When Charles Burnett made the film “Killer of Sheep” back in 1997, his goal was simple: He wanted to show everyday life in black Los Angeles through the eyes of the people who lived it, and he wanted to demystify the whole concept of filmmaking within his community.

Consequently, the actors he used were all amateurs; mostly friends and acquaintances.
“It wasn’t about acting at that point. I was trying to get out a story. . . The whole idea was to get a film done in the community and tell a story using real people. It was also a film where you don’t impose your outline and choices on the film.
“There was a plot,” continued Burnett, “but at the end of the day it just happens.”
The result was a gritty black and white film that evokes emotions ranging from amusement at the antics of the children in the film to amazement at their roof hopping daring to empathy for a young couple struggling to make it, and in the process losing much of what attracted them to one another in the first place.
Despite its simplistic nature, Killer of Sheep, which was restored by the UCLA Film and Television Archive and has just been released on DVD, has begun to win more recognition, and no one is more surprised than Burnett.
Barnette will be honored by the Pan African Film Festival with its Pioneer Award Feb. 9. And, another one of his films,” My Brother’s Wedding,” which was also restored by UCLA, will screen during the film festival on Feb. 8.
In 1981, Killer of Sheep received the Critics Award at the Berlin International Film Festival. In 1990, the Library of Congress declared it a national treasure and placed it among the first 50 films entered in the National Film Registry for its historical significance. In 2002, the National Society of Film Critics selected Killer of Sheep as one of the 100 Essential Films of all time, and just last month the New York Film Critics Circle voted to give Burnett a special critic’s award for his film.
“It’s picking up steam, and I didn’t expect that. When I came up, we were sort of brained washed. I grew up with a bunch of guys like those in Killer of Sheep. We didn’t think we were going to live to be 21,” said Burnett .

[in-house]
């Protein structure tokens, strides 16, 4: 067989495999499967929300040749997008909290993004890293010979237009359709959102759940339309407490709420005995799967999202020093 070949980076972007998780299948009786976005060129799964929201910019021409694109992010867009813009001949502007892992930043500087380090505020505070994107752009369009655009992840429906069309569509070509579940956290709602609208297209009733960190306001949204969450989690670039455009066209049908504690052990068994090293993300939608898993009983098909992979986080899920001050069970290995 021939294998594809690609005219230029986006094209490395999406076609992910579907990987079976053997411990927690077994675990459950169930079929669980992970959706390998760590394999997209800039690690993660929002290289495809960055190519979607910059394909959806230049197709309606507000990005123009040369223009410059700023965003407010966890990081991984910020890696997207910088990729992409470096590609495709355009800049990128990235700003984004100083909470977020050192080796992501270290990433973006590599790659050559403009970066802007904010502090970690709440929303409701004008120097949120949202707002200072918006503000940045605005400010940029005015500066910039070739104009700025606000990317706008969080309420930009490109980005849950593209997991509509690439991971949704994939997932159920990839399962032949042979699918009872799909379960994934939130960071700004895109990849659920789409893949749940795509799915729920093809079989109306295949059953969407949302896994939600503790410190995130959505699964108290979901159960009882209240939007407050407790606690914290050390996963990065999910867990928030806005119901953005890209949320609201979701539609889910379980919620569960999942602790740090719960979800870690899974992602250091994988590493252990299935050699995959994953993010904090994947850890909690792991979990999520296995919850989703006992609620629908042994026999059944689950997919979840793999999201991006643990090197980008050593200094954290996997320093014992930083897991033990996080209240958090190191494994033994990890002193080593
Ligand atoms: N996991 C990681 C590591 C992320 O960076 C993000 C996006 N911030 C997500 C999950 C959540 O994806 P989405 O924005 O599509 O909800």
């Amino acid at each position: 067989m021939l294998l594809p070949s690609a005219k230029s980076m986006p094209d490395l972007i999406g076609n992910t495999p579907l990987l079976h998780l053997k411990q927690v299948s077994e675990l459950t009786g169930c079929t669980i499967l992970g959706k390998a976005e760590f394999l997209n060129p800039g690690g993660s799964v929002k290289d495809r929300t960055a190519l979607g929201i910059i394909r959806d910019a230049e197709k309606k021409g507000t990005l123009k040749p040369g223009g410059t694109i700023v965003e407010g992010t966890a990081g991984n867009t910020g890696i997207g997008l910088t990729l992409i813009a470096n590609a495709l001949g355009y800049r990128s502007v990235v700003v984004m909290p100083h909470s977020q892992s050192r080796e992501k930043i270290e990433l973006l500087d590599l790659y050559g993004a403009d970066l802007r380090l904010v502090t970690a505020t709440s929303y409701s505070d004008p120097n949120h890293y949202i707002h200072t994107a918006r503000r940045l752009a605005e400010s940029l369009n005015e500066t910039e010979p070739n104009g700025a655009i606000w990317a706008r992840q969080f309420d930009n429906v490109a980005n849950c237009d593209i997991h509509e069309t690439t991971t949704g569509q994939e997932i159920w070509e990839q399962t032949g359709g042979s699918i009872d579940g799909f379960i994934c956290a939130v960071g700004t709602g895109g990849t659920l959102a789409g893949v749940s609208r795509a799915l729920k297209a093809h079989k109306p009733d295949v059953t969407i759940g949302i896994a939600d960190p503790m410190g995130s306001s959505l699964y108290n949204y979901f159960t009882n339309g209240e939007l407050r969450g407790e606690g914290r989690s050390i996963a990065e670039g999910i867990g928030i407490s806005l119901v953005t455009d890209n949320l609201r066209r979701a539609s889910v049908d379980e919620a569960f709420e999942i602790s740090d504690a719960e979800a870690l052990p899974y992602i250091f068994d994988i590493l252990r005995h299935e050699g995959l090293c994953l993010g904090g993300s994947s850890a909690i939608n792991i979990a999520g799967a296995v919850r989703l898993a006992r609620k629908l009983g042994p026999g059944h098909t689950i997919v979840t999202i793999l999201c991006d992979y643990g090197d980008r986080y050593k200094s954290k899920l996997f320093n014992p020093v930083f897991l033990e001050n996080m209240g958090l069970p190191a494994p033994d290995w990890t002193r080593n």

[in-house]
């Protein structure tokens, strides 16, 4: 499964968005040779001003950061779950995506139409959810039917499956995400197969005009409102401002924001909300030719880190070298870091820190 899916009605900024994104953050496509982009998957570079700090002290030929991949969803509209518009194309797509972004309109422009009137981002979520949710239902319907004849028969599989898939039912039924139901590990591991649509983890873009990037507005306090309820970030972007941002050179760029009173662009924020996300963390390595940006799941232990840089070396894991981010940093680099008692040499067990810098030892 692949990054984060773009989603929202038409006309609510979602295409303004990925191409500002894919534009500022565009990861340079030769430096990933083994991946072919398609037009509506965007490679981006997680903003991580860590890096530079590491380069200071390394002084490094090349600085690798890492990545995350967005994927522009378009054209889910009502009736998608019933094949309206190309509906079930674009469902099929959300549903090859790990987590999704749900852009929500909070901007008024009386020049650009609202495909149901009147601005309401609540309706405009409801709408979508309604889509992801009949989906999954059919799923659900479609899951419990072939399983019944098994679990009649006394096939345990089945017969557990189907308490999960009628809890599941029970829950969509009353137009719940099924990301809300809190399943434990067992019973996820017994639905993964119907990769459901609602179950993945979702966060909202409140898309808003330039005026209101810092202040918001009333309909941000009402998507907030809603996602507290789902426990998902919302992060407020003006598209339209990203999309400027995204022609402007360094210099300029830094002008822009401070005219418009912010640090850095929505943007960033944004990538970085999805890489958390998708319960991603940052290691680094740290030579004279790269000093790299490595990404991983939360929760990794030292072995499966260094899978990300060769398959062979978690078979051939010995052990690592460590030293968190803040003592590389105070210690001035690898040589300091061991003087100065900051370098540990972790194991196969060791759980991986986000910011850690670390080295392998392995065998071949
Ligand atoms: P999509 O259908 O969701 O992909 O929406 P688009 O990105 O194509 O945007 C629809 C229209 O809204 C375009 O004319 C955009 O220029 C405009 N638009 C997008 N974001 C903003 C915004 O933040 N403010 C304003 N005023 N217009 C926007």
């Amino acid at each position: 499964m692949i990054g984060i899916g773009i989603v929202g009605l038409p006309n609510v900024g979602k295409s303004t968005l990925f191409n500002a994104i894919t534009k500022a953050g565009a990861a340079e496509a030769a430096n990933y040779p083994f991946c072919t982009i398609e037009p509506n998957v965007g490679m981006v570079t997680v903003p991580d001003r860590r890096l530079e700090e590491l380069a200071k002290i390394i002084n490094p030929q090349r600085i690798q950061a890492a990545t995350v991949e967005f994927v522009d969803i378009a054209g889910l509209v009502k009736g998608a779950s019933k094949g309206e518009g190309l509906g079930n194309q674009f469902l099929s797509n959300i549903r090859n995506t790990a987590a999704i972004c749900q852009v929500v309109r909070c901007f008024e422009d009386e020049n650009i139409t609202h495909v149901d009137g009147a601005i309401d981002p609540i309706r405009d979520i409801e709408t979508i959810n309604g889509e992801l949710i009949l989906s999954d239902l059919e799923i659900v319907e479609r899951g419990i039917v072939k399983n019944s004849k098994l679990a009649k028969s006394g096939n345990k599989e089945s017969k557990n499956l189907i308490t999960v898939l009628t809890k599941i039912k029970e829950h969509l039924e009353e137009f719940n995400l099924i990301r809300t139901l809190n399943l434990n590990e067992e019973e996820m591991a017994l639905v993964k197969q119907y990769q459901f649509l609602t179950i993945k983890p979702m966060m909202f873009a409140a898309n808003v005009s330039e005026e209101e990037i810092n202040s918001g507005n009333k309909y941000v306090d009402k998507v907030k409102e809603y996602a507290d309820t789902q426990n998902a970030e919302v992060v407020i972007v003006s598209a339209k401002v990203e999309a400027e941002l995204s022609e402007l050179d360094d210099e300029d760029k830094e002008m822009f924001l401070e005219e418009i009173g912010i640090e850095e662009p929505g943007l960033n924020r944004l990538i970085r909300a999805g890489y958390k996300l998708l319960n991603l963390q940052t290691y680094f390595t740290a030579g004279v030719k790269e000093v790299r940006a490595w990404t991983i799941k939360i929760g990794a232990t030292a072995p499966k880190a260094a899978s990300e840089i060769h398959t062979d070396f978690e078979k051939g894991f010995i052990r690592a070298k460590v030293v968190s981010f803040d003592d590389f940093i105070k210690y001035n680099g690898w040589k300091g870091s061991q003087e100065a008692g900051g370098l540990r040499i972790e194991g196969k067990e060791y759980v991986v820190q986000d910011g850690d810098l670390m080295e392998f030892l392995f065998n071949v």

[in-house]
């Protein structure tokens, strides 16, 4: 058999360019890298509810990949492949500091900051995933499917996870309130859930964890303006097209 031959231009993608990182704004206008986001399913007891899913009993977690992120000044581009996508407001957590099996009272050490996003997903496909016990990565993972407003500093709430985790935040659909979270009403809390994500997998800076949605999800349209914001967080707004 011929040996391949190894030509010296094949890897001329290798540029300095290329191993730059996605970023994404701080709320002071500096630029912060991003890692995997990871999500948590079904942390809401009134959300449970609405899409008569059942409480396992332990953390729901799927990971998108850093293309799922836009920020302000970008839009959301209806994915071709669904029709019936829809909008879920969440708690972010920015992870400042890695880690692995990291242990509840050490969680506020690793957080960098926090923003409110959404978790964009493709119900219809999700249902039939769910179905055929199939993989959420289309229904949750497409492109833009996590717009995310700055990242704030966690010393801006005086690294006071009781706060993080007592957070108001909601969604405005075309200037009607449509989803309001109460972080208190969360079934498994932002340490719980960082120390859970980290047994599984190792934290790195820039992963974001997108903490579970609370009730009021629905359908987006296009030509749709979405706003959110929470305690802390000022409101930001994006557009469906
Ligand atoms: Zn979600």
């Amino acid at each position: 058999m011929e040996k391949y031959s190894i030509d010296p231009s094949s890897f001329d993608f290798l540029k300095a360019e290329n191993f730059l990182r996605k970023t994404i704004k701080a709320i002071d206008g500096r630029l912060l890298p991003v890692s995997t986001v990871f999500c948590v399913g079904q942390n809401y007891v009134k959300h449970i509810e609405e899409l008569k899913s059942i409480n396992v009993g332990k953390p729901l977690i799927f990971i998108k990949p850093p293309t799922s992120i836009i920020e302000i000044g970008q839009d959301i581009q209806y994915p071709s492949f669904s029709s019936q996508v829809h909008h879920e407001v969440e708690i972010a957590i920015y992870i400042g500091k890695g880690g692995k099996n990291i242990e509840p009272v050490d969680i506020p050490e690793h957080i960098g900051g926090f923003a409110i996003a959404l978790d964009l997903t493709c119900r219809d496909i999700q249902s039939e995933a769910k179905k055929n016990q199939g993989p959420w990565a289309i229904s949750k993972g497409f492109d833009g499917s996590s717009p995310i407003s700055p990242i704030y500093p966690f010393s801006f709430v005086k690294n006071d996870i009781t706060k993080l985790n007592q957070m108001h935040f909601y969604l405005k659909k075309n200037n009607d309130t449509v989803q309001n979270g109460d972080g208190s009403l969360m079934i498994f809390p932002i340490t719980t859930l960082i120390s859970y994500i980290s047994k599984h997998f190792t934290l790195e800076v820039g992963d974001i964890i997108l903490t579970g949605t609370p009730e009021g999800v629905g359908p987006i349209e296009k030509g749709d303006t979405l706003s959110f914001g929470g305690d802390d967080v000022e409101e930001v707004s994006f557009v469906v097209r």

“It wasn’t made for that sort of thing (huge commercial recognition), and it wasn’t made for theatrical release. It was made for people active in the community. We wanted to talk about what was happening in the community.”
Burnett said that when he made the movie, black films were being done by people like Melvin Van Peebles, Ossie Davis and Gordon Parks.
“Then you had the whole black exploitation, and it was very significant in a way. It made a lot of money for Hollywood, but it was revolutionary because it saw black people writing and directing films about black folks. Before that (with people like Oscar Micheaux) blacks were working outside the industry. With the black exploitation films they were working inside the industry more or less.”
Burnett said he had no illusions about what awaited him after film school. “I figured I’d be working at another job, and filmmaking would be something I did as a hobby. But it has become the only job, and I’ve done everything to support the filmmaking.”
While he has made well respected films such as “To Sleep With Anger,” “The Glass Shield” as well as television work like the Wedding, NightJohn, Selma Lord Selma and Finding Buck McHenry, Burnett has not claimed the huge commercial success of some of his peers. But he is philosophical and realistic about his accomplishments.
“Everything is a compromise to some extent, particularly when you do things for the money people. . . I think it’s a better situation when you are independent. You get close to what you want, but it’s still always a compromise because of the actors, the money, because of something. It’s always a challenge.”